The ripple effect

The rigorous science behind Ripple’s water-soluble cannabis edibles explains why they work faster than the rest

0
Water drop close up
Shutterstock

Since Keith Woelfel got into the cannabis sector five years ago, there’s been one thing that’s consistently bewildered him about the industry. Something that he’s trying to change from within.

“It’s always surprised me how bold the claims are, in general, and how thin the science behind them is,” Woelfel, the director of research and development at Caliper Foods and Stillwater Foods in Broomfield, says. 

Because of cannabis’ status as a Schedule I substance, doing research on it has been a legally challenging ordeal — even in states like Colorado — which has led to a lot of unsubstantiated allegations about THC and CBD products around the country. To a scientist like Woelfel, a lack of rigorous scientific research seemed like a glaring issue for both cannabis businesses and consumers.

So Woelfel and his team of researchers at Stillwater and Caliper Foods put their new product Ripple, a line of THC and CBD beverages and dissolvables that utilize water-soluble cannabinoids instead of the more traditional fat-soluble ones, through rigorous scientific clinical tests. Their research has shown that water-soluble cannabinoids actually deliver THC and CBD faster and more consistently than almost any other form of edible. It’s new and very functional information they’re producing about how our bodies absorb those cannabinoids — a science called pharmacokinetics. 

“We started five years ago with the premise that cannabis can be a functional food,” Woelfel says. “And in order to make it a functional food, we needed to make it water-soluble.”

That meant making cannabinoids that could be dissolved in the body by water — unlike fat-soluble cannabinoids, which are dissolved in fat globules within the body.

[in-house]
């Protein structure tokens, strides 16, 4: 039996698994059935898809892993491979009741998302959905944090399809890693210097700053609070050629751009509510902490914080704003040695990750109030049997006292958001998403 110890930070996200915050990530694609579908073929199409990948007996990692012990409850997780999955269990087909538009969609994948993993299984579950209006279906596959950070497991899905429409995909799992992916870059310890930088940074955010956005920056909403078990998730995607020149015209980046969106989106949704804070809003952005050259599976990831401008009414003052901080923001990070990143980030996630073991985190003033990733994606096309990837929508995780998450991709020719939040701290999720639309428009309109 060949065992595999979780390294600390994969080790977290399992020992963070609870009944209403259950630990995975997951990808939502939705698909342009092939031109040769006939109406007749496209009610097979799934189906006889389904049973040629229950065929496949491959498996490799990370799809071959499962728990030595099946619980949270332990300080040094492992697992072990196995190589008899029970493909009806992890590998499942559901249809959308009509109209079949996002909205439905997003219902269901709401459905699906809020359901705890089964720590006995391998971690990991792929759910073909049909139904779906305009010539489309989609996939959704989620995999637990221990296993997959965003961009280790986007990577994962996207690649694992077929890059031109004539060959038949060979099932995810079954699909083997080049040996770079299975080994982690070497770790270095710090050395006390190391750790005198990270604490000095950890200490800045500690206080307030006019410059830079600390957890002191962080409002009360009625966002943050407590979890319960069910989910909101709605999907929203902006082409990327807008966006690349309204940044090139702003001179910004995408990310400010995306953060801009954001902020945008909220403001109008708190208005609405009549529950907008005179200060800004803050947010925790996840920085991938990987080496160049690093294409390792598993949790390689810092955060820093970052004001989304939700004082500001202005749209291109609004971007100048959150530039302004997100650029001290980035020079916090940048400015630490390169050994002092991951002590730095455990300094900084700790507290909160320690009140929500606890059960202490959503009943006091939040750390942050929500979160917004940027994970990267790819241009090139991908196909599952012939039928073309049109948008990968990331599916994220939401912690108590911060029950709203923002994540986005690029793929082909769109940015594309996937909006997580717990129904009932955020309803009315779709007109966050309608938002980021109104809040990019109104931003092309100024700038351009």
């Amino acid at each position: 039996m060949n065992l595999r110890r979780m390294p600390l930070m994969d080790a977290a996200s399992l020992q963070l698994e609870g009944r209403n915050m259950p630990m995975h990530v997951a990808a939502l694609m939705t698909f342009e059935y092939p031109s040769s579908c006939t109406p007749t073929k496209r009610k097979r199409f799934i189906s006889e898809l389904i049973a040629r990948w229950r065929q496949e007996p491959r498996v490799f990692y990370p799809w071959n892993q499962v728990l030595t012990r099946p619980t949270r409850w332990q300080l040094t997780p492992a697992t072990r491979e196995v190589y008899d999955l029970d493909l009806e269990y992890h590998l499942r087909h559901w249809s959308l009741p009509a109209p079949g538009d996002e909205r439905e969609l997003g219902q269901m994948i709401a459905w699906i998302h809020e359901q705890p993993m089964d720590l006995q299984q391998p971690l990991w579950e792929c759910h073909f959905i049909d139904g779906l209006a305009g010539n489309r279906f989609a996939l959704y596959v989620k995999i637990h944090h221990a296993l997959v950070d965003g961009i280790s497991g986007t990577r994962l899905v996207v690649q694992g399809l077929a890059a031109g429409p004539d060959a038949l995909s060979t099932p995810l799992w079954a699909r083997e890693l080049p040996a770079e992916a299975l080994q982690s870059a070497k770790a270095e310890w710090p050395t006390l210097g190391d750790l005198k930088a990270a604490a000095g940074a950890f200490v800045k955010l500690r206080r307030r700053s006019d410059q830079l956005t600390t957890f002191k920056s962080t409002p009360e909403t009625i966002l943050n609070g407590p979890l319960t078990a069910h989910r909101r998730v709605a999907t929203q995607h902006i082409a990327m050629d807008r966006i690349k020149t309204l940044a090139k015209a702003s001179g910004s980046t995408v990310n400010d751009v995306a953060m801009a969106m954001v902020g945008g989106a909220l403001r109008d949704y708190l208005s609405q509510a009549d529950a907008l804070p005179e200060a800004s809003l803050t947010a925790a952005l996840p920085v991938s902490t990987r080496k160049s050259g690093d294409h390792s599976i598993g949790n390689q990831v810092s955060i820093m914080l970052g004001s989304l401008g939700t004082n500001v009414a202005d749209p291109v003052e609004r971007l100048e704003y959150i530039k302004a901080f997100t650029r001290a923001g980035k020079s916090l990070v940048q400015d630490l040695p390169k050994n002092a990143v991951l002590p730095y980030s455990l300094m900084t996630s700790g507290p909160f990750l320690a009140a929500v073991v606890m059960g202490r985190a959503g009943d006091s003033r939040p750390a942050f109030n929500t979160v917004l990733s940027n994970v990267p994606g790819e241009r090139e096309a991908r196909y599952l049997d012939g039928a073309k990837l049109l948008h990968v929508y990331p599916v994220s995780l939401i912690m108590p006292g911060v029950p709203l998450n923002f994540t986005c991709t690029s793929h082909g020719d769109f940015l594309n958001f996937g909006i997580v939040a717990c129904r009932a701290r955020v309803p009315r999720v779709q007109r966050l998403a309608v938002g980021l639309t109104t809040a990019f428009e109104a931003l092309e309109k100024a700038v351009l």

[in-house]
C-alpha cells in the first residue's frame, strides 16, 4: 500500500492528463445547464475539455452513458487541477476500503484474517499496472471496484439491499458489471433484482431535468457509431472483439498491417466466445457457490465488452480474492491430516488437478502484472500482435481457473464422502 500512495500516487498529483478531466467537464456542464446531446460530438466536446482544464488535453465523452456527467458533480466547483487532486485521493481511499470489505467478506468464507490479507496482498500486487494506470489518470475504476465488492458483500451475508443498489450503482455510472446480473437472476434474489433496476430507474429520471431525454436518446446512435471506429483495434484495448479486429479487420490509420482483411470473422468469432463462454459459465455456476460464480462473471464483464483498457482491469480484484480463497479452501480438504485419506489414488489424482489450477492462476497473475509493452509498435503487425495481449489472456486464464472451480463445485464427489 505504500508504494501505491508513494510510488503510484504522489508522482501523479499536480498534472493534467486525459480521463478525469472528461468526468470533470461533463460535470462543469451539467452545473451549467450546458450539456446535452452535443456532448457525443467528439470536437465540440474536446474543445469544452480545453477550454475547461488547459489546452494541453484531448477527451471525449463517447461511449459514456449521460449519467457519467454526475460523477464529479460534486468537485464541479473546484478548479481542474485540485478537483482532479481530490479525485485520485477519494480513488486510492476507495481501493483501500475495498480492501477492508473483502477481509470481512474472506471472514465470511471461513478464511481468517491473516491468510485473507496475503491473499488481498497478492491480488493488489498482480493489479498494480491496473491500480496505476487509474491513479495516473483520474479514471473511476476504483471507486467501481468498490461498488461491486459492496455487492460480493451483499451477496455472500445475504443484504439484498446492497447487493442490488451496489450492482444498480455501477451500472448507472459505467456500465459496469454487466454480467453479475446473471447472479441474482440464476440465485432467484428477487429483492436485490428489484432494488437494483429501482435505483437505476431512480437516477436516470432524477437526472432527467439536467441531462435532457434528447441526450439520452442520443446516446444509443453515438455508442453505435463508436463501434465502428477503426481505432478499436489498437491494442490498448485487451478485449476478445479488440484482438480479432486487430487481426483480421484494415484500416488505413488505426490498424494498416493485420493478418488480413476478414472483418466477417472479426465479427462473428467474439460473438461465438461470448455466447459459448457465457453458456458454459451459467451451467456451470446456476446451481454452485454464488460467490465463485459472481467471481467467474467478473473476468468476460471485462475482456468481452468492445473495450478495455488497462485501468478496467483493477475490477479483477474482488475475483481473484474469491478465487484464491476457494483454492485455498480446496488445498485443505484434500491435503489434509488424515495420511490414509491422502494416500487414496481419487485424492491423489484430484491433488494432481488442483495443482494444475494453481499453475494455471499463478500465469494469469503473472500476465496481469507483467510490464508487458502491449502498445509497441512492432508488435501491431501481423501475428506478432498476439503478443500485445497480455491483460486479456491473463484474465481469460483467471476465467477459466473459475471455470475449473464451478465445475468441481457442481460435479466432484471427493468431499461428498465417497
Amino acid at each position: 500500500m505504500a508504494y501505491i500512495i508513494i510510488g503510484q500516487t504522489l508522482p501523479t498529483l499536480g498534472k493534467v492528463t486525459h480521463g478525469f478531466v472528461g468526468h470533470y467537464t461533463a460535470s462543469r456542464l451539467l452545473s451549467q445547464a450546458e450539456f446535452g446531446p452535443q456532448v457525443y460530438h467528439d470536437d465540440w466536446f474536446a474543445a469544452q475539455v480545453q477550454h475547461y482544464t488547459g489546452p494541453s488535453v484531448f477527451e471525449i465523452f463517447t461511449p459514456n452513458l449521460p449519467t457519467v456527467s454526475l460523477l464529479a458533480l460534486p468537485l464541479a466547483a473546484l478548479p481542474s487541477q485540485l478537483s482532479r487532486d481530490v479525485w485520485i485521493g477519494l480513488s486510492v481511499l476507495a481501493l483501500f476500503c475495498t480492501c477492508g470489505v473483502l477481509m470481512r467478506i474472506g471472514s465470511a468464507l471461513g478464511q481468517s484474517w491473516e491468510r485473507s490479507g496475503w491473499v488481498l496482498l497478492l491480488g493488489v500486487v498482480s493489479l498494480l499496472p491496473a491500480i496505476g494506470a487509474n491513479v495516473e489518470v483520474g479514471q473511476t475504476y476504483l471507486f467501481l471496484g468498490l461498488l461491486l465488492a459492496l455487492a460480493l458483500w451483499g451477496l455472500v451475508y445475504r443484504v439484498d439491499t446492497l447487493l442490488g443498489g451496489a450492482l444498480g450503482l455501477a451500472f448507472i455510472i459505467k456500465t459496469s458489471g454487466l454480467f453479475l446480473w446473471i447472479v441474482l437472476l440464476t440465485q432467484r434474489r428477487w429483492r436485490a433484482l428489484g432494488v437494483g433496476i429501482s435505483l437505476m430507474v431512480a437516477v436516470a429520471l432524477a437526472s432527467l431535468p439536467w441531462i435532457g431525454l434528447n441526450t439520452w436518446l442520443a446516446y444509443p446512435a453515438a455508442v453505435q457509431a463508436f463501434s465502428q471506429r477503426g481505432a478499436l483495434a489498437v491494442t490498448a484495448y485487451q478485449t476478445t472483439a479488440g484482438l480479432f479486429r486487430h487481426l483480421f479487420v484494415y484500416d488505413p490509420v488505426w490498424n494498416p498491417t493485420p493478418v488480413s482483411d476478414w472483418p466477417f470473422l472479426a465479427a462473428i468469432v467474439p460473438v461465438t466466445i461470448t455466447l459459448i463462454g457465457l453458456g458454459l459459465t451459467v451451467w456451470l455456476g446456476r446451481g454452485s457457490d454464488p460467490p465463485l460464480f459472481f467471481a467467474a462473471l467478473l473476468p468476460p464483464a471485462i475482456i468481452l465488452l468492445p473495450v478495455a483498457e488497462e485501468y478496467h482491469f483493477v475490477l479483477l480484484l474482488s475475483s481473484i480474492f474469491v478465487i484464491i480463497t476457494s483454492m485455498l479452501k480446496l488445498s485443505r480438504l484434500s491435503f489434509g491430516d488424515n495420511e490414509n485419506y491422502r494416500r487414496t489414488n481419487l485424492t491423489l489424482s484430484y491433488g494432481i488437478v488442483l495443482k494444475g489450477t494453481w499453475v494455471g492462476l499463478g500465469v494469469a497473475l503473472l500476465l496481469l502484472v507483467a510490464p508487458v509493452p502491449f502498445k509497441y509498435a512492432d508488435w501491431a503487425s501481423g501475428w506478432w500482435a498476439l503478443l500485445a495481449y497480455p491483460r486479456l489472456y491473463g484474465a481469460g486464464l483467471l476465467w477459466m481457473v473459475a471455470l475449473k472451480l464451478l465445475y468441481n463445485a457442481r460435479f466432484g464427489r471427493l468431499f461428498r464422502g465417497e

Stillwater Foods’ first pharmacokinetic study on its water-soluble cannabinoid technology was with THC in 2018. Woelfel heard anecdotally from Ripple customers that its cannabis beverages and dissolvables had a notably faster and smoother onset than traditional edibles. Naturally, Woelfel and his team of scientists decided to put that to the test — for their own knowledge, but also for the benefit of their customers. 

At random, they selected five test subjects between the ages of 21 and 50, ranging from “light” to “heavy” users. On an empty stomach, the subjects were given 10 mgs of THC delivered via a Ripple dissolvable packet, and had their blood drawn at zero, 15, 30, 60, 90 and 120 minutes. None of them had used cannabis for five days prior to allow for a “wash-out” period for their blood. After testing, blood samples were sent out and analyzed. 

“We were really happy to see that [THC] was getting into the bloodstream within 10, 15 minutes time — as fast as water,” Woelfel says. “It’s getting absorbed almost immediately from the small intestine directly into the bloodstream.”  

Not only does a user’s high start faster with Ripple’s water-soluble edibles, but cannabinoids also peak faster in the subjects’ bloodstreams, Woelfel adds — typically just one hour after consumption. Compared to the two to three hours it can take traditional fat-soluble edibles to peak in the bloodstream, that’s considerably faster. 

Woelfel calls it “the ripple effect.”

In the conclusion of that first pharmacokinetics study, the researchers say that further studies are needed to dig deeper into this rapid absorption phenomenon. There is almost no scientific literature on this at the moment, since it’s such a new area of study. 

“That [first study] really kicked off a series of learnings and now we are on our fourth pharmacokinetic study,” Woelfel says. “Each one gets better, more sophisticated and broader in scope, both in the CBD space and also in the THC space.” 

The most recent two of those studies have yet to be published, but the second appeared in the January 2021 issue of Pharmaceuticals. It was focused on the pharmacokinetics of five different CBD products, and examined whether or not CBD might affect a person’s resting heart rate. 

“We are a very strong science-based company,” Woelfel says. “And we have been from day one.”